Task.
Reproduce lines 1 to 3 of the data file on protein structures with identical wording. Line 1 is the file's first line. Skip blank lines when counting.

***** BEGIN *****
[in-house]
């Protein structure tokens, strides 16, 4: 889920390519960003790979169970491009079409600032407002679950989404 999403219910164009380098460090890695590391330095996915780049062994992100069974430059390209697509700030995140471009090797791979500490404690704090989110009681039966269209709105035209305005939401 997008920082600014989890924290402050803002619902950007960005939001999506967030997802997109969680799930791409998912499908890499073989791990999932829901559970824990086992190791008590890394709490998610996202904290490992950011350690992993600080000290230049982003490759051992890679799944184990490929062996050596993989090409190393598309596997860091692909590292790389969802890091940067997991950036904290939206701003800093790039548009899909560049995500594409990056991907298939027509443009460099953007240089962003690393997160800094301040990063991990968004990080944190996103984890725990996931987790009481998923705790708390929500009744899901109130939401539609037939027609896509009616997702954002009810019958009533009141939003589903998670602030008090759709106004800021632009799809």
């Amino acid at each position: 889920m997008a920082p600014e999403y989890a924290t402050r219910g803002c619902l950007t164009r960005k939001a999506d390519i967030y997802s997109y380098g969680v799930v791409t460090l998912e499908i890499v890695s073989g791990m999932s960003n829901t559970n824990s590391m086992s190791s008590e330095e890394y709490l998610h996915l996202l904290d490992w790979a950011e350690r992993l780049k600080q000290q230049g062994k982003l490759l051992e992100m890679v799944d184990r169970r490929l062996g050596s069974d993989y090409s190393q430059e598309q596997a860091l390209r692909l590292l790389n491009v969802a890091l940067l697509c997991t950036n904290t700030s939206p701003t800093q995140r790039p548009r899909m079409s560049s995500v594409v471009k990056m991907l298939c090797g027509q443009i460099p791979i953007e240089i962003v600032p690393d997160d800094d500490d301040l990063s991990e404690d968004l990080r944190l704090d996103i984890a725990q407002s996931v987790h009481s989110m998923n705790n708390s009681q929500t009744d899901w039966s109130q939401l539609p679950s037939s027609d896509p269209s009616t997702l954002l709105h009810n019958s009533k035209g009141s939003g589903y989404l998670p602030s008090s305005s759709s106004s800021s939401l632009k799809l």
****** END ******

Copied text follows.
[in-house]
């Protein structure tokens, strides 16, 4: 889920390519960003790979169970491009079409600032407002679950989404 999403219910164009380098460090890695590391330095996915780049062994992100069974430059390209697509700030995140471009090797791979500490404690704090989110009681039966269209709105035209305005939401 997008920082600014989890924290402050803002619902950007960005939001999506967030997802997109969680799930791409998912499908890499073989791990999932829901559970824990086992190791008590890394709490998610996202904290490992950011350690992993600080000290230049982003490759051992890679799944184990490929062996050596993989090409190393598309596997860091692909590292790389969802890091940067997991950036904290939206701003800093790039548009899909560049995500594409990056991907298939027509443009460099953007240089962003690393997160800094301040990063991990968004990080944190996103984890725990996931987790009481998923705790708390929500009744899901109130939401539609037939027609896509009616997702954002009810019958009533009141939003589903998670602030008090759709106004800021632009799809």
């Amino acid at each position: 889920m997008a920082p600014e999403y989890a924290t402050r219910g803002c619902l950007t164009r960005k939001a999506d390519i967030y997802s997109y380098g969680v799930v791409t460090l998912e499908i890499v890695s073989g791990m999932s960003n829901t559970n824990s590391m086992s190791s008590e330095e890394y709490l998610h996915l996202l904290d490992w790979a950011e350690r992993l780049k600080q000290q230049g062994k982003l490759l051992e992100m890679v799944d184990r169970r490929l062996g050596s069974d993989y090409s190393q430059e598309q596997a860091l390209r692909l590292l790389n491009v969802a890091l940067l697509c997991t950036n904290t700030s939206p701003t800093q995140r790039p548009r899909m079409s560049s995500v594409v471009k990056m991907l298939c090797g027509q443009i460099p791979i953007e240089i962003v600032p690393d997160d800094d500490d301040l990063s991990e404690d968004l990080r944190l704090d996103i984890a725990q407002s996931v987790h009481s989110m998923n705790n708390s009681q929500t009744d899901w039966s109130q939401l539609p679950s037939s027609d896509p269209s009616t997702l954002l709105h009810n019958s009533k035209g009141s939003g589903y989404l998670p602030s008090s305005s759709s106004s800021s939401l632009k799809l």